The title of today’s post comes from the Edwin Starr song of 1970 titled War. And the title of that song says it all. Except there is one entity that profits from war — one entity for which war is good — and that is the State. It has often been said that war is a “necessary evil,” and that a true and lasting peace can only come as a result of war. I want to challenge both notions as false. War is evil, but it is not a necessary evil. Quite the contrary, war is an unnecessary evil. Since at least as far back as WWI (and perhaps even further back than that), wars have been fought to the detriment of society and for reasons that could have been avoided had nation-states not been as powerful as they were (are).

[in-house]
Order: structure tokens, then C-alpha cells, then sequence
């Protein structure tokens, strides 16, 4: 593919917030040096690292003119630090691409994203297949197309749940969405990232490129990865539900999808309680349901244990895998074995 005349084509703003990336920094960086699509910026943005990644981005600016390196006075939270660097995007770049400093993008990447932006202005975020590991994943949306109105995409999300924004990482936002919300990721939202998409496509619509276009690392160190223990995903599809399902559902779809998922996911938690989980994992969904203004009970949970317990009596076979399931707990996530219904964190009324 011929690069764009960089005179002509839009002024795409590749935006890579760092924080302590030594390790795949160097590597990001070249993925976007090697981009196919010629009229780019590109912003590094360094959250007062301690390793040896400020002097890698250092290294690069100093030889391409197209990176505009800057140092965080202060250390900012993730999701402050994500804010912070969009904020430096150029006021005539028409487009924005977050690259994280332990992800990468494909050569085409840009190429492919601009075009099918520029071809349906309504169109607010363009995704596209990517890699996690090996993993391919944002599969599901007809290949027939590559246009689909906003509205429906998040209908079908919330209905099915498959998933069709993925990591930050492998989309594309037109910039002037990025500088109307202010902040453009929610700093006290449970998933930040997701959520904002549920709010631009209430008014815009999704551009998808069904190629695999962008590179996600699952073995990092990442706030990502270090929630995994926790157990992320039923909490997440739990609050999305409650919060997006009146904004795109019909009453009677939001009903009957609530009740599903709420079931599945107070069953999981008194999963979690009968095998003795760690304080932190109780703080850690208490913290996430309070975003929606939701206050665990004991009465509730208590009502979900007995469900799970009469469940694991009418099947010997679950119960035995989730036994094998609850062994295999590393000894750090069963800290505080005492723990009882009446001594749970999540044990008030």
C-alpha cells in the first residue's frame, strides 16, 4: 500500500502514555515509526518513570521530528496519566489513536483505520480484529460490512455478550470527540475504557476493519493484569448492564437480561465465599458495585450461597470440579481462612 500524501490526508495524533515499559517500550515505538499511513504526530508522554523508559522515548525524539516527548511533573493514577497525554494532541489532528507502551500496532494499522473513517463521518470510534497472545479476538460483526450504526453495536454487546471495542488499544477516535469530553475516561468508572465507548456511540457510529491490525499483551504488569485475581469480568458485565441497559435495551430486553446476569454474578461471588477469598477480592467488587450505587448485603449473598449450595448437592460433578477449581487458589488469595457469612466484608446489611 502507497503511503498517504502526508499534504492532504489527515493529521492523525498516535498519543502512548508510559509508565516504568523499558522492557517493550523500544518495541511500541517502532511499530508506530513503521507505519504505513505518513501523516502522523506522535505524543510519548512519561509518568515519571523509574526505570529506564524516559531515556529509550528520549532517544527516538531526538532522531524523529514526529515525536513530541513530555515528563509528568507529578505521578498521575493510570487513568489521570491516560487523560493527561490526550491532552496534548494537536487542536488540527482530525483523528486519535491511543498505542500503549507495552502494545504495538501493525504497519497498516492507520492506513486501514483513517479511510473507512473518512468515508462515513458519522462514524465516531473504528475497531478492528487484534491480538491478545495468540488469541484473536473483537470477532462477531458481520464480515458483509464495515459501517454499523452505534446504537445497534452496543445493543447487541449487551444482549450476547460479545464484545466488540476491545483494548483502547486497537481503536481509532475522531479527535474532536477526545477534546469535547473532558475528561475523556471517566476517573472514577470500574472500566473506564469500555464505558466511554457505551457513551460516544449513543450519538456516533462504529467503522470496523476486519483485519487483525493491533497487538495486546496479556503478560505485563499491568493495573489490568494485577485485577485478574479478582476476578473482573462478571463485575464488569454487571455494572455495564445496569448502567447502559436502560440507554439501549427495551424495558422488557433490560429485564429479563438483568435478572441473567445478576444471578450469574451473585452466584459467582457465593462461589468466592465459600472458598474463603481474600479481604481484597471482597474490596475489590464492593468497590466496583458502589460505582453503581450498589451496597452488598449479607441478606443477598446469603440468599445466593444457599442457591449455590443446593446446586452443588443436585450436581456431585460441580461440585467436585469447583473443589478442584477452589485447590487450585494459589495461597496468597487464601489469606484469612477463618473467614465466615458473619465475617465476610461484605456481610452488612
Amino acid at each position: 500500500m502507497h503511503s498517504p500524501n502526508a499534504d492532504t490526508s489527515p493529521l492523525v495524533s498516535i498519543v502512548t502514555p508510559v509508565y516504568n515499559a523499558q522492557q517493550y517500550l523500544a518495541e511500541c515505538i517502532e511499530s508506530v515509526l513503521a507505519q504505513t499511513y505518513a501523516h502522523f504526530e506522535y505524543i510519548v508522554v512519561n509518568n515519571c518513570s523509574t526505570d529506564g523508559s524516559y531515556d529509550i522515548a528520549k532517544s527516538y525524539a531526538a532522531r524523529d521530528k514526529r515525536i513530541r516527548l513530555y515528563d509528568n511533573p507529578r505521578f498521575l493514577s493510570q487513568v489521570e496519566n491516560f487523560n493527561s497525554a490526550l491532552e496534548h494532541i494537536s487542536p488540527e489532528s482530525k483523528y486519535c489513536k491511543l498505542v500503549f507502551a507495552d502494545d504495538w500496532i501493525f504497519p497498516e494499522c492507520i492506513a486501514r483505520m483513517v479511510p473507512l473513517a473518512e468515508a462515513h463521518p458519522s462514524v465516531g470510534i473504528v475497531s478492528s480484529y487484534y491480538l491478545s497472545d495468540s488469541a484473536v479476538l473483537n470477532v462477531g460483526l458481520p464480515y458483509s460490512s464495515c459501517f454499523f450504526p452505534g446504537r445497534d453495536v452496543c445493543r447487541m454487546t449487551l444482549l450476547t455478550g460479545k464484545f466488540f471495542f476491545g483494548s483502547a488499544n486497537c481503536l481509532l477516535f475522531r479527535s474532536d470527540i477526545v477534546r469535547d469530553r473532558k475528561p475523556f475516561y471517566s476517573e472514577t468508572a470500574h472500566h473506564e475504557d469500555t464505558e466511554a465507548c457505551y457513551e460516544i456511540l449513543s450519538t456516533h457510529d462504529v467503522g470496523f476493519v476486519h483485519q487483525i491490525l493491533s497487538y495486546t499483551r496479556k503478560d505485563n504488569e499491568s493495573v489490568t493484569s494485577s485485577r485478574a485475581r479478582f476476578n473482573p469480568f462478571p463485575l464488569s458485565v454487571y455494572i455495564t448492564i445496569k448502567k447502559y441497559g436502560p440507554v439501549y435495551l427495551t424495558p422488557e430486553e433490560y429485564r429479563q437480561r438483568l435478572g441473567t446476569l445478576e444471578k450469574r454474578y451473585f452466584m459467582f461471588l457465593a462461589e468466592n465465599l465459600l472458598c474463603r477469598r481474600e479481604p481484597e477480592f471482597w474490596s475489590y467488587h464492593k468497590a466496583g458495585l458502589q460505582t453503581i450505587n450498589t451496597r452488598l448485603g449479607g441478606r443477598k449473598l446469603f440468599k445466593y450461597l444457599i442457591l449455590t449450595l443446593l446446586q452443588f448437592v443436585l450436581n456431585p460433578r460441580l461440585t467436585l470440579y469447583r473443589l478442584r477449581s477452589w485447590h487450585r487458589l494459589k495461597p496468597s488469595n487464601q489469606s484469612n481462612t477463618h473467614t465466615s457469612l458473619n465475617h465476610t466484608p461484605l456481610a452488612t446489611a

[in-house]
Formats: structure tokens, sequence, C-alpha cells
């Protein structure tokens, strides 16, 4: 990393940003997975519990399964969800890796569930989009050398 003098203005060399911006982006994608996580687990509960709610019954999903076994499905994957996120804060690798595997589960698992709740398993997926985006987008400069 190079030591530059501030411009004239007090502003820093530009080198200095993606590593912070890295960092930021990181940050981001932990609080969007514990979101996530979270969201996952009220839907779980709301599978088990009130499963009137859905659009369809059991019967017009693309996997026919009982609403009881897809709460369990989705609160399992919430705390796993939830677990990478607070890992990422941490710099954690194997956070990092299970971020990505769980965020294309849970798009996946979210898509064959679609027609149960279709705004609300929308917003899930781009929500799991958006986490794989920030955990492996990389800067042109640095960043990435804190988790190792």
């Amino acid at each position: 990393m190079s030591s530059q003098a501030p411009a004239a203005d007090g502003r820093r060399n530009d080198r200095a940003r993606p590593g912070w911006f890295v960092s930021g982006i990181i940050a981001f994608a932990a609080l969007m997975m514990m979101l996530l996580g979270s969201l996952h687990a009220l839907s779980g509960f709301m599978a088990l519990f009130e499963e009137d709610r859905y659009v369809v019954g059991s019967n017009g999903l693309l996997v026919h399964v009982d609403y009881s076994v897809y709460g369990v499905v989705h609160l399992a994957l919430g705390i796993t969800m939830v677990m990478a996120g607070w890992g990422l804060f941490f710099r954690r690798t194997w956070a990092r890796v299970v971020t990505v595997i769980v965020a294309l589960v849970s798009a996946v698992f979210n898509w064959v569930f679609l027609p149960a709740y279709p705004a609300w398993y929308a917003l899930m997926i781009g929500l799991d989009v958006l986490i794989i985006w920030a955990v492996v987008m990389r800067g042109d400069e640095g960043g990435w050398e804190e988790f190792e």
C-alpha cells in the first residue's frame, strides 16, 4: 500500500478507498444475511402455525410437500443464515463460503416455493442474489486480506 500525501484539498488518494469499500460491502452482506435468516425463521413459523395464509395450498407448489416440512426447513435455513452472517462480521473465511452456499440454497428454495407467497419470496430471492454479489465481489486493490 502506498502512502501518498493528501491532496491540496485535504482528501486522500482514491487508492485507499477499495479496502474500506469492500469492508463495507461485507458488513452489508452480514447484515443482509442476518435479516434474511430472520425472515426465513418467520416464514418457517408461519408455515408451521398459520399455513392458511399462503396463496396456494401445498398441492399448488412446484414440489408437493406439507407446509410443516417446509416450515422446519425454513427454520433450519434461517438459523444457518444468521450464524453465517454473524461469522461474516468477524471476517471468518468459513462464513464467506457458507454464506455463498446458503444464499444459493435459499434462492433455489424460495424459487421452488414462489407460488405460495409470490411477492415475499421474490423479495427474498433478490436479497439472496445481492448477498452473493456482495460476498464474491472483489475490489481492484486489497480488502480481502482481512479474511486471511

When people say that war is a “necessary evil,” what they are trying to say is that war sometimes becomes inevitable when peaceful solutions to disputes cannot be found. However, what gets left unsaid in this analysis is why are there disputes in the first place? What are these disputes that pop up to which war sometimes becomes inevitable? These disputes are almost invariably between rival states or governments, and the dispute is usually over which of these two rival states has monopoly control over some geographical region or natural resource. When these disputes reach a ‘critical mass,’ the two states gird up for war. The next thing that happens is that thousands of hapless young men and women who have volunteered for (or worse yet, been conscripted into) military service find themselves killing one another for a cause that has absolutely nothing to do with them, but will greatly enrich the ruling class of whichever of the two rival states wins.